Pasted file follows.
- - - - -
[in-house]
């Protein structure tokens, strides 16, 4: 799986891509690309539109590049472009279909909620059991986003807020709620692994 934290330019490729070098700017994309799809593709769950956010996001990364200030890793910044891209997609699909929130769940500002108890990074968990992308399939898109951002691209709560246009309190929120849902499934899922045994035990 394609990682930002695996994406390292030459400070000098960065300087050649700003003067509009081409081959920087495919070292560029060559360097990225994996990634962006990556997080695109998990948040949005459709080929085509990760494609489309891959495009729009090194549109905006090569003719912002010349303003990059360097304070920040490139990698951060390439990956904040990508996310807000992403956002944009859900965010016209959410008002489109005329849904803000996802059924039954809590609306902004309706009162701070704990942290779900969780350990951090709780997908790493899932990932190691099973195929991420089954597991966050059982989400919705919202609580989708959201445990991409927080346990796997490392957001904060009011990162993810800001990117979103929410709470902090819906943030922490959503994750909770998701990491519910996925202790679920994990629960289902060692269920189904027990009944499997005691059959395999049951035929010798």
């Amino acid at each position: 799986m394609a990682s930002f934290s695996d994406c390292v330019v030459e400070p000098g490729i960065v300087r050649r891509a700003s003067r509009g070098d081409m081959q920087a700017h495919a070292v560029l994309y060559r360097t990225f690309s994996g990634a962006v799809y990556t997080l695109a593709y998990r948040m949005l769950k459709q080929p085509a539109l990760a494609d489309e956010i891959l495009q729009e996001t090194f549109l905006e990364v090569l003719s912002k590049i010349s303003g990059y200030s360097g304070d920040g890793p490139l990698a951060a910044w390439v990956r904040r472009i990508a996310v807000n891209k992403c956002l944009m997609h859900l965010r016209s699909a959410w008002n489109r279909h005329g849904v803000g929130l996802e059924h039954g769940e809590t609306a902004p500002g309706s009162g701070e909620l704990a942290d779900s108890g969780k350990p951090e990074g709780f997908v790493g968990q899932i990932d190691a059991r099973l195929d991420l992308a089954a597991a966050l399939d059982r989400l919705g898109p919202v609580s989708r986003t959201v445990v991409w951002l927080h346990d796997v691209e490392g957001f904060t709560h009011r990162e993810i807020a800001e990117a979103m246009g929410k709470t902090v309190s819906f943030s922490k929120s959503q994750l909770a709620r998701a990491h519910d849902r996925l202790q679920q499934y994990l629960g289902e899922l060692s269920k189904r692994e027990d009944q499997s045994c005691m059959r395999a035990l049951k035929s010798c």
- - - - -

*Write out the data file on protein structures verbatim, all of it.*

[in-house]
């Protein structure tokens, strides 16, 4: 799986891509690309539109590049472009279909909620059991986003807020709620692994 934290330019490729070098700017994309799809593709769950956010996001990364200030890793910044891209997609699909929130769940500002108890990074968990992308399939898109951002691209709560246009309190929120849902499934899922045994035990 394609990682930002695996994406390292030459400070000098960065300087050649700003003067509009081409081959920087495919070292560029060559360097990225994996990634962006990556997080695109998990948040949005459709080929085509990760494609489309891959495009729009090194549109905006090569003719912002010349303003990059360097304070920040490139990698951060390439990956904040990508996310807000992403956002944009859900965010016209959410008002489109005329849904803000996802059924039954809590609306902004309706009162701070704990942290779900969780350990951090709780997908790493899932990932190691099973195929991420089954597991966050059982989400919705919202609580989708959201445990991409927080346990796997490392957001904060009011990162993810800001990117979103929410709470902090819906943030922490959503994750909770998701990491519910996925202790679920994990629960289902060692269920189904027990009944499997005691059959395999049951035929010798």
């Amino acid at each position: 799986m394609a990682s930002f934290s695996d994406c390292v330019v030459e400070p000098g490729i960065v300087r050649r891509a700003s003067r509009g070098d081409m081959q920087a700017h495919a070292v560029l994309y060559r360097t990225f690309s994996g990634a962006v799809y990556t997080l695109a593709y998990r948040m949005l769950k459709q080929p085509a539109l990760a494609d489309e956010i891959l495009q729009e996001t090194f549109l905006e990364v090569l003719s912002k590049i010349s303003g990059y200030s360097g304070d920040g890793p490139l990698a951060a910044w390439v990956r904040r472009i990508a996310v807000n891209k992403c956002l944009m997609h859900l965010r016209s699909a959410w008002n489109r279909h005329g849904v803000g929130l996802e059924h039954g769940e809590t609306a902004p500002g309706s009162g701070e909620l704990a942290d779900s108890g969780k350990p951090e990074g709780f997908v790493g968990q899932i990932d190691a059991r099973l195929d991420l992308a089954a597991a966050l399939d059982r989400l919705g898109p919202v609580s989708r986003t959201v445990v991409w951002l927080h346990d796997v691209e490392g957001f904060t709560h009011r990162e993810i807020a800001e990117a979103m246009g929410k709470t902090v309190s819906f943030s922490k929120s959503q994750l909770a709620r998701a990491h519910d849902r996925l202790q679920q499934y994990l629960g289902e899922l060692s269920k189904r692994e027990d009944q499997s045994c005691m059959r395999a035990l049951k035929s010798c």